Data … as usual

All things about data by Laurent Leturgez

Category Archives: Development

creating a VM instance on the OCI with Python (prework)

In a previous post, I explained how to deal with python and the OCI (Oracle Cloud Infrastructure). In this previous post, I wrote a basic script to put and get some files stored into an object storage bucket.

But, with Python and OCI, you can also create some VM instances (and much more funny stuff).

In this article I will present the basics to do before creating a VM Instance (The VM instance creation process will be described in a next blog post).


As previously written, creating a resource in OCI with Python is almost always the same :

$ cat ~/.oci/config

  • Load it into your python program
import oci
  • Use the correct OCI Python SDK Client

In the Python SDK, you have various clients you will be able to use to deal with specific task. Each client is part of a service (Core, Compute, Database etc.)

For example:

In addition, in each service, you have some models that are used to configure your client or the resource you will create through the use this client. For example, when creating a subnet, we will use the VirtualNetworkClient object and specially the create_subnet function. But as parameters, we will give a model object for this subnet (this object will be configured with all the details of the subnet : CIDR, availability domain, tags etc.) … If it’s more understandable for you to read python code … we’ll see this is the next sections.

  • Ids Ids Ids … you will have to know all the required IDs (or OCID) for each container that will own the resource you will create.

The main OCIDs to get are:

    • the compartment OCID where you will create your VCN
    • The VCN OCID you will get once created

Of course, all the OCIDs required to configure your OCI client have to be known.. but already used in the first step.

Virtual Cloud Network (VCN) creation

To create a VCN, you will need various information. The main ones are :

  • The compartment OCID where your VCN will be created
  • A display name
  • and a CIDR block for the VCN

Once you got this, you can execute the VCN Creation (you can notice that we used a model to describe our VCN):

import oci
virtual_network_client = oci.core.VirtualNetworkClient(config)
vcn_name = 'PREMISEO-VCN'

result = virtual_network.create_vcn(

Once the command is executed, the process of creating the VCN is executed asynchronously.
So, if you want to be acknowledged when the process is terminated, it’s better to use the wait_until function from the oci package:

v_response = oci.wait_until(
print('The VCN has been created with ID: ',

If you are curious, you can print the associative array content and get all the details of your VCN.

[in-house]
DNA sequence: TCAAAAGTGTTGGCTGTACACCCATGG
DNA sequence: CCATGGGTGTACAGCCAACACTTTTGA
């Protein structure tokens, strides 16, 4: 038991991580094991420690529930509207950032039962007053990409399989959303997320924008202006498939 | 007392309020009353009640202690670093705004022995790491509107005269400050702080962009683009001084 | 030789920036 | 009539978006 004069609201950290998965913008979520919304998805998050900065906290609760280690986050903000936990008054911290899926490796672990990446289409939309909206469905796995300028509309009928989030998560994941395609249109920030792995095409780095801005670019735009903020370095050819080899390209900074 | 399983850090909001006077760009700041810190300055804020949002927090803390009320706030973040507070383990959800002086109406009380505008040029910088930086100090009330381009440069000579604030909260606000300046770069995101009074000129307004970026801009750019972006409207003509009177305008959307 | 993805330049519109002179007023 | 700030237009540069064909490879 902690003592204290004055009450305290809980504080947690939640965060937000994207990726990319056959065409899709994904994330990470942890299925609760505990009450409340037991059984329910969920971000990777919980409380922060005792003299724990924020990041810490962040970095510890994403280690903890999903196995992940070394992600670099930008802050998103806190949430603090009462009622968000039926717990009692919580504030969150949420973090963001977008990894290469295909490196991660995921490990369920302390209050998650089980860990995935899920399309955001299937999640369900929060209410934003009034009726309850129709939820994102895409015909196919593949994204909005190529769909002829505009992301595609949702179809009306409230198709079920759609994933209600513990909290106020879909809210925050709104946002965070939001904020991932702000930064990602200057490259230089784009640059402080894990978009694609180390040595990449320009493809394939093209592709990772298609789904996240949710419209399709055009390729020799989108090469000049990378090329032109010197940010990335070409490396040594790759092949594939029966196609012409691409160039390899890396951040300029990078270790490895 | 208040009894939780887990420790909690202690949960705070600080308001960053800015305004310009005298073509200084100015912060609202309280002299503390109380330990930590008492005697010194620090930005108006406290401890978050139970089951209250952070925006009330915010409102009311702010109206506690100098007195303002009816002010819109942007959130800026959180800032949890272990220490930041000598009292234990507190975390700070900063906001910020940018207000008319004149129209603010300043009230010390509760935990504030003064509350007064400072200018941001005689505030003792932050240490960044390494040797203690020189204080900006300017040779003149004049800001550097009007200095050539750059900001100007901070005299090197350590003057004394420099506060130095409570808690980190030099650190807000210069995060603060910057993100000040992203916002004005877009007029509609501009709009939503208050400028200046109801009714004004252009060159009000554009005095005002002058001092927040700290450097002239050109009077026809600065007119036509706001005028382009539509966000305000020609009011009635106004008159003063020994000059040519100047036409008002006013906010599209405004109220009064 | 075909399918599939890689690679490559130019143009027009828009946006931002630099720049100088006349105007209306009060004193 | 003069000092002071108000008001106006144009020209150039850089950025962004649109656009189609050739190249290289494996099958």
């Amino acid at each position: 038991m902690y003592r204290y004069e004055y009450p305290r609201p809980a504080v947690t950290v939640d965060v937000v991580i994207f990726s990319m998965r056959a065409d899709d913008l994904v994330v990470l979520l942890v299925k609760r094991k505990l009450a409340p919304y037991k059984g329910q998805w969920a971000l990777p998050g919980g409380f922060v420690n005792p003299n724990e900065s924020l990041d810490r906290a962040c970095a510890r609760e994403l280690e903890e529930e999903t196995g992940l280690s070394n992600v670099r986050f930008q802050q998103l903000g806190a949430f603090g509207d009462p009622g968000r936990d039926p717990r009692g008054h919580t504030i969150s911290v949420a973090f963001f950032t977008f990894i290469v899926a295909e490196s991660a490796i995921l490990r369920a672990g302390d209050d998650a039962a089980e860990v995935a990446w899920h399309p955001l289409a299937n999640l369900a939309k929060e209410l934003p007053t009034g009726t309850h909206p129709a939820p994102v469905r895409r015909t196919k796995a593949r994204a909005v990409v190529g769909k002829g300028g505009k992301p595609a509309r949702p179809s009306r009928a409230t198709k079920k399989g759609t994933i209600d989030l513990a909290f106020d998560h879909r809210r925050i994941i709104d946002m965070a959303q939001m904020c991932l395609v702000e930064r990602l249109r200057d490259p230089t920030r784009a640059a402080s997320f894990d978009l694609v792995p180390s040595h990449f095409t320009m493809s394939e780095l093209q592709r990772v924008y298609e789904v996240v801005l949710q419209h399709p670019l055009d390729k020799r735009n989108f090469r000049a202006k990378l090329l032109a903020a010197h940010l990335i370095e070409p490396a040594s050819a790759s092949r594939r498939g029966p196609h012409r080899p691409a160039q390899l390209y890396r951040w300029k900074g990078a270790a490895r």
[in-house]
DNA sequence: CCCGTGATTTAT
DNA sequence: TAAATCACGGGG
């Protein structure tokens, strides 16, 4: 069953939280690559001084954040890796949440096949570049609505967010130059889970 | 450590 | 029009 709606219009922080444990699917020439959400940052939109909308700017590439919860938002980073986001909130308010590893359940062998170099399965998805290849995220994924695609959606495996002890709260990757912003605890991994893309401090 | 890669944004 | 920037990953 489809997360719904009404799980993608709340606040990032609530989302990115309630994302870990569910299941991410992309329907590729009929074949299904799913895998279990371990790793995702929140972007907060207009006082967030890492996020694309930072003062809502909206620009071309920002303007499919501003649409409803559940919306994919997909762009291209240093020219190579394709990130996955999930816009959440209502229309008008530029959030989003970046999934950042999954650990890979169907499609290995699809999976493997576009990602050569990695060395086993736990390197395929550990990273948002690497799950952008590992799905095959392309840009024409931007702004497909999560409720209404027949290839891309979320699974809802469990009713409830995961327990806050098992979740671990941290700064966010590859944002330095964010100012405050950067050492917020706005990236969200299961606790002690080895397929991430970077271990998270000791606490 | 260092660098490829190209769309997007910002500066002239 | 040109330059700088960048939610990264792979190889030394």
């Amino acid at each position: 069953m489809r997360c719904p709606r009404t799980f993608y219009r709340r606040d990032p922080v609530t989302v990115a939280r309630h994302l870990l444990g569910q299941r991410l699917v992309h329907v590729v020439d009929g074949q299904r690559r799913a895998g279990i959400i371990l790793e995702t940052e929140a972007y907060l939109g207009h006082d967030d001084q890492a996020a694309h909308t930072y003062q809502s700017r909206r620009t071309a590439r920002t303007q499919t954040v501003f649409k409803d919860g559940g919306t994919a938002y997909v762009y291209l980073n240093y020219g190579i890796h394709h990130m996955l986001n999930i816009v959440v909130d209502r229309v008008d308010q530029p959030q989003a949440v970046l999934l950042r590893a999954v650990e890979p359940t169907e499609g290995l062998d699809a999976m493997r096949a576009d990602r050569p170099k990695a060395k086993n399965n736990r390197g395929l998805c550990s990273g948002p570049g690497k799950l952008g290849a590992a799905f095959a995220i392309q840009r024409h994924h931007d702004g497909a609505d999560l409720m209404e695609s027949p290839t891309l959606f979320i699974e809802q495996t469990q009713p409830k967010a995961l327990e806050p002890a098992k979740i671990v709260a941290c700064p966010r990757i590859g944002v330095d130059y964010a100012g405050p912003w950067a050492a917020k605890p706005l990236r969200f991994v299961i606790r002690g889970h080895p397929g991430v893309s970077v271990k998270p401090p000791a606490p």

Finally, note the returned OCID that identifies your VCN (You can get it from the OCI web console). It’s the only identifier for your VCN, if your rerun the same block code, you will create another VCN with the same properties (name, CIDR etc). The only difference will be the OCID.

Subnet Creation

Once you created a VCN, you can now create a subnet inside this VCN.

It’s the same principle as creating a VCN, the only difference is that you will need to give the VCN OCID and the compartment OCID, because these components host the subnet you will created.

Subnet creation is done through the VirtualNetworkClient object, like this:

virtual_network_client = oci.core.VirtualNetworkClient(config)

result = virtual_network.create_subnet(
# Same thing here, we are waiting for the response property "lifecycle_state" to be set on "AVAILABLE". 
# This will keep us informed the resource is now available. 
s_response = oci.wait_until(
    print("The subnet has been created with ID: ",

Internet Gateway (IG) Creation

The last step to do before creating new VM instance is optional but needed when you want to connect your VM on the internet. It’s to create an Internet Gateway on your VCN and add a network rule to target this gateway.

Gateway creation

The IG creation follows the same process as previously used for VCN and subnet creation.

To create it, you will need some OCIDs like compartment OCID and VCN OCID, it’s done though the VirtualNetworkClient object, and you will a display name to configure it with the use of IntenetGateway model.

virtual_network_client = oci.core.VirtualNetworkClient(config)

result = virtual_network.create_internet_gateway(
IG_response = oci.wait_until(
print("Created internet gateway: ",

Network rule creation andย association with IG

Create a network rule is done through a model called RouteRule made of two properties :

  • the CIDR Block associated with this rule
  • the Object OCID associated with this rule (Here the Internet Gateway OCID)

After creating the RouteRule model, we need to get the route table and append the new rule to it, and then update the new route table.

This is done by the following code block:

virtual_network_client = oci.core.VirtualNetworkClient(config)

# #### Routing rules retrieving
# First, we get the VCN Object from the vcn OCID
# Then the route table (as response Object)
route_table_resp= virtual_network_client.get_route_table(
# And Finally the route rules
route_rules =

# Another way to proceed ... a one line command but a bit more complex to read ๐Ÿ˜‰